Utility bonds can help utility cooperatives avoid losses

What happens when a utility cooperative’s largest customer goes belly up? Industrial and commercial customers can be the largest accounts for utility cooperatives, such as electric cooperatives, telephone cooperatives, water cooperatives, etc. When these customers fail to pay their bill, the cooperative can be faced with large losses of current margins, as well as future margins.

This question was posed in a prior guest post, in which one solution offered was utility bonds. Utility bonds are instruments that, in general, cover losses arising from the loss of larger customers. The guest post explained:

Surety bonds are legally binding contracts, so they can be confusing to understand. Each surety bond that’s issued brings three separate entities together. The obligee is the utility company seeking to avoid financial loss. The principal is the client that purchases a surety bond to guarantee future payment. The surety is the insurance company that backs the bond’s guarantee.

If a client fails to pay a utility bill, the utility company can make a legal claim on the bond to ensure it’s paid for all services. If the claim is valid, the insurance company that issued the bond will have to repay the utility company up to the bond’s full amount. However, it’s important to note that surety bonds function as lines of credit rather than traditional insurance policies. That is to say, if a claim is made on a bond, the insurance company will not simply assume the loss. If this were the case, clients could go without paying their bills because they wouldn’t face any sort of accountability. When it comes to surety bonds contracts, an indemnification clause explains that the insurance company will require the principal to reimburse it in full for any claims paid out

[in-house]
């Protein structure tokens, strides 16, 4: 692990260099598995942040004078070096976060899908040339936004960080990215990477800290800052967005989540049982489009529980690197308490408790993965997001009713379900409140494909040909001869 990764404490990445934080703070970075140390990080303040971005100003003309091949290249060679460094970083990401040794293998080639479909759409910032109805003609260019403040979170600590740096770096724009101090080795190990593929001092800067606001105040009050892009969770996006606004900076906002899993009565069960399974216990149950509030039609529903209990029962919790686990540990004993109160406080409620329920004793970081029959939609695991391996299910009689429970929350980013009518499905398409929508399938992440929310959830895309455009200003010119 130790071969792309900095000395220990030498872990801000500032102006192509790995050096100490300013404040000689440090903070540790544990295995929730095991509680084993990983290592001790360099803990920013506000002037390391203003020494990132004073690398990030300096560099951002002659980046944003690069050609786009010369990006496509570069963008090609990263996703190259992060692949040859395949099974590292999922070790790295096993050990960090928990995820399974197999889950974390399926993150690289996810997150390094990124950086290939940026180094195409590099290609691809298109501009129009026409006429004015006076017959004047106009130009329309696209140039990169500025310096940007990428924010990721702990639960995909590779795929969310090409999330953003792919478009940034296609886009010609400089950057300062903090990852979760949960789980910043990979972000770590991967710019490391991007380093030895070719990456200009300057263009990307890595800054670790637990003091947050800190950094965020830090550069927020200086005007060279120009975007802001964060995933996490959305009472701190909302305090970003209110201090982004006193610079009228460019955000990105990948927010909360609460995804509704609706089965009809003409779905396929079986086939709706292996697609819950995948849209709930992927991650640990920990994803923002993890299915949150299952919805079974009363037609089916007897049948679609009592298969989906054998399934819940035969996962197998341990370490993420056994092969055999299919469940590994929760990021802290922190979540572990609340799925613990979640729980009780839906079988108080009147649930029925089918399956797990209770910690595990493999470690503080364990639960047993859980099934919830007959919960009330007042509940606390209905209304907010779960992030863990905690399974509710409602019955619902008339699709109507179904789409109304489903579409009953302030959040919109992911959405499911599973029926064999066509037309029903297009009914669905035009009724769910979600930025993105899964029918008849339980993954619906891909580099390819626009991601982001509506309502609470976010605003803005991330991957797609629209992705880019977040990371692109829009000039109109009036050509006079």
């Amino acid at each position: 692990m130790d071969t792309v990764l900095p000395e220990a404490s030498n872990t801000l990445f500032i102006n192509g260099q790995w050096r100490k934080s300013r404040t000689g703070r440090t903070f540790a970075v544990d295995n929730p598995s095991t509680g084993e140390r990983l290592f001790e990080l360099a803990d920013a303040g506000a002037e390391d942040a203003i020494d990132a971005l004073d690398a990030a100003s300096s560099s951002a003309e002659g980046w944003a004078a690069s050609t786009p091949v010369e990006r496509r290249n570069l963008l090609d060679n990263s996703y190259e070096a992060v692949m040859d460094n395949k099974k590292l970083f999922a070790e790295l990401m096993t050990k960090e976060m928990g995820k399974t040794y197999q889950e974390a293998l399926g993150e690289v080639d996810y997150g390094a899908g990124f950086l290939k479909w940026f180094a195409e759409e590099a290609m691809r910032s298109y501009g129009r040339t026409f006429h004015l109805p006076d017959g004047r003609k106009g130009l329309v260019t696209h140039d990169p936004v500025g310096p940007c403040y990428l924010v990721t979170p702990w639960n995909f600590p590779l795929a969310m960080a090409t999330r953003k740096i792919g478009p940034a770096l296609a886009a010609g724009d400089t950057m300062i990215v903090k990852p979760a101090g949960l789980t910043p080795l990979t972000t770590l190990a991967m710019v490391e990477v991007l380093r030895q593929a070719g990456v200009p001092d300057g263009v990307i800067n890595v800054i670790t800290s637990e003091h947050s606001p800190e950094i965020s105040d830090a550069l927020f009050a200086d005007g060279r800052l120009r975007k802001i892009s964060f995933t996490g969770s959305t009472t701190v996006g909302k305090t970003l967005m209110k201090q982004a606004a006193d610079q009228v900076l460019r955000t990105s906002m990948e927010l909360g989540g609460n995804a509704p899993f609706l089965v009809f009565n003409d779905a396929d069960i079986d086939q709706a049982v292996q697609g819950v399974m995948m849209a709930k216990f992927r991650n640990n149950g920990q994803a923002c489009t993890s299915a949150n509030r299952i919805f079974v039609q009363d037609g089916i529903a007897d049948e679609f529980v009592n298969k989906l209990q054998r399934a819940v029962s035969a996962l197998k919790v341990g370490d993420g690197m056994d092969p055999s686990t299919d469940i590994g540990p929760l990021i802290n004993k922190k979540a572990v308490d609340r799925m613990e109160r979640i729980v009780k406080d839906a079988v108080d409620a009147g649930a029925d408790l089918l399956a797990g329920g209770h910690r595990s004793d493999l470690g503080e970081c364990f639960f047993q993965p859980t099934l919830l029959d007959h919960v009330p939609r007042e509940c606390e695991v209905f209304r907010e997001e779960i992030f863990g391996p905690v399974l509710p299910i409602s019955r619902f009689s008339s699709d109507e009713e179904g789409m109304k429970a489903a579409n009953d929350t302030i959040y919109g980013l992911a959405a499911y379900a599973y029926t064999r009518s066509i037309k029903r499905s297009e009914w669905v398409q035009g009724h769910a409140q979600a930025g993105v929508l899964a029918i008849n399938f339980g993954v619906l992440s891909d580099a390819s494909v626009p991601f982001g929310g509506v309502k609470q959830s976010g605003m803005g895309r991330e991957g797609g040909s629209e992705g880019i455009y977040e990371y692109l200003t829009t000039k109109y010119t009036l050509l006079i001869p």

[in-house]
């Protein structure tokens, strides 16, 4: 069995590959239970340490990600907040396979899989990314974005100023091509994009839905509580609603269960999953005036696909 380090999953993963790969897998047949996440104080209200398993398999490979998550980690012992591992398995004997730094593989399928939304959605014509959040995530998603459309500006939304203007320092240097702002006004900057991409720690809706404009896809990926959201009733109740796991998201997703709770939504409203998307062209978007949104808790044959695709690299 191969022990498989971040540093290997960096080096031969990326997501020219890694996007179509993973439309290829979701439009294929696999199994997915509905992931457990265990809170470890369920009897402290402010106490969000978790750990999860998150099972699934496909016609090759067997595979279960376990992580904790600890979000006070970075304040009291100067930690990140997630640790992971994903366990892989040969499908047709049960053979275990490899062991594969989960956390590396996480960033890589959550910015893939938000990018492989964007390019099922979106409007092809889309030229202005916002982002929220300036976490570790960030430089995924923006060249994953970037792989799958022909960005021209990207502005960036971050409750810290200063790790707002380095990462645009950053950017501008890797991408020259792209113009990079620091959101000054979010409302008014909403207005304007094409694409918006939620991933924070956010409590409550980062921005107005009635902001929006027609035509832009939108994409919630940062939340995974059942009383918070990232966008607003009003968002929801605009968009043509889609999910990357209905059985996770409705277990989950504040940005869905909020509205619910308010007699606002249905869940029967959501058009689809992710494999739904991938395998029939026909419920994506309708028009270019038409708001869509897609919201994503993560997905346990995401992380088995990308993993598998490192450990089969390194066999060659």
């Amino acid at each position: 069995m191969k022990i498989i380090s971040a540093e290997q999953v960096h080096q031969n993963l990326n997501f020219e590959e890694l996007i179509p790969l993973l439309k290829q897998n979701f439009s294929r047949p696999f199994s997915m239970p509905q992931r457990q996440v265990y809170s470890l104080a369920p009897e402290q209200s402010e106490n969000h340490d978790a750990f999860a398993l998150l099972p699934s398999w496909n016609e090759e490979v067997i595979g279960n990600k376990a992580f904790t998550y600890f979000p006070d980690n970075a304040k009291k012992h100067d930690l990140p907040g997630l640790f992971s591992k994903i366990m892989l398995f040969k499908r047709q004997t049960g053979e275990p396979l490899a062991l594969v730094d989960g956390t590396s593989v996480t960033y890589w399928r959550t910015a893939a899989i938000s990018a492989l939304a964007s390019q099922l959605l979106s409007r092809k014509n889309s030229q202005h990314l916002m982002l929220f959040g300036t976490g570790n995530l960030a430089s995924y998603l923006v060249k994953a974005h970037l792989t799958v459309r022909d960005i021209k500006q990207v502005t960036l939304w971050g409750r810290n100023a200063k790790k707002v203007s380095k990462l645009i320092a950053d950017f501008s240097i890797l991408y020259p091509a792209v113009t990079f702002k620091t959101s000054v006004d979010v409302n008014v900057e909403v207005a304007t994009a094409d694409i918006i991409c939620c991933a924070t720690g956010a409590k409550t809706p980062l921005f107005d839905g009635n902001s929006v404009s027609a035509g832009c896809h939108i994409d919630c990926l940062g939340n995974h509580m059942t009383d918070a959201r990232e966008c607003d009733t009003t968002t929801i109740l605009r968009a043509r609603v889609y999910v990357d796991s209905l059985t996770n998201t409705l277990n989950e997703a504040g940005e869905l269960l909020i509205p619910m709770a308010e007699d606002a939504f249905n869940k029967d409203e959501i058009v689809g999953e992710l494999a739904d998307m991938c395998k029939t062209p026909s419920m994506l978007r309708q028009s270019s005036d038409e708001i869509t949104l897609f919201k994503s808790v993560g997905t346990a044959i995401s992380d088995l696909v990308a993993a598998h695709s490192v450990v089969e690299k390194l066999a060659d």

As a more recent example, a large customer in Mississippi liquidated, leaving several creditors including an electric cooperative holding large losses. According to this article, the electric cooperative had a utility bond in place. As a result, the electric cooperative’s General Manager explained, “[The cooperative’s other customers] don’t have to worry about footing the bill.  We have a surety bond that can take care of that.”

Because this electric cooperative had a surety bond in place for this particular circumstance, it presumably was able to avoid losses arising from the customer’s unpaid bills.

Sources:

Hancock Creditors Hope to Recover Some Money (Miami Herald, Friday, 8 April 2016)

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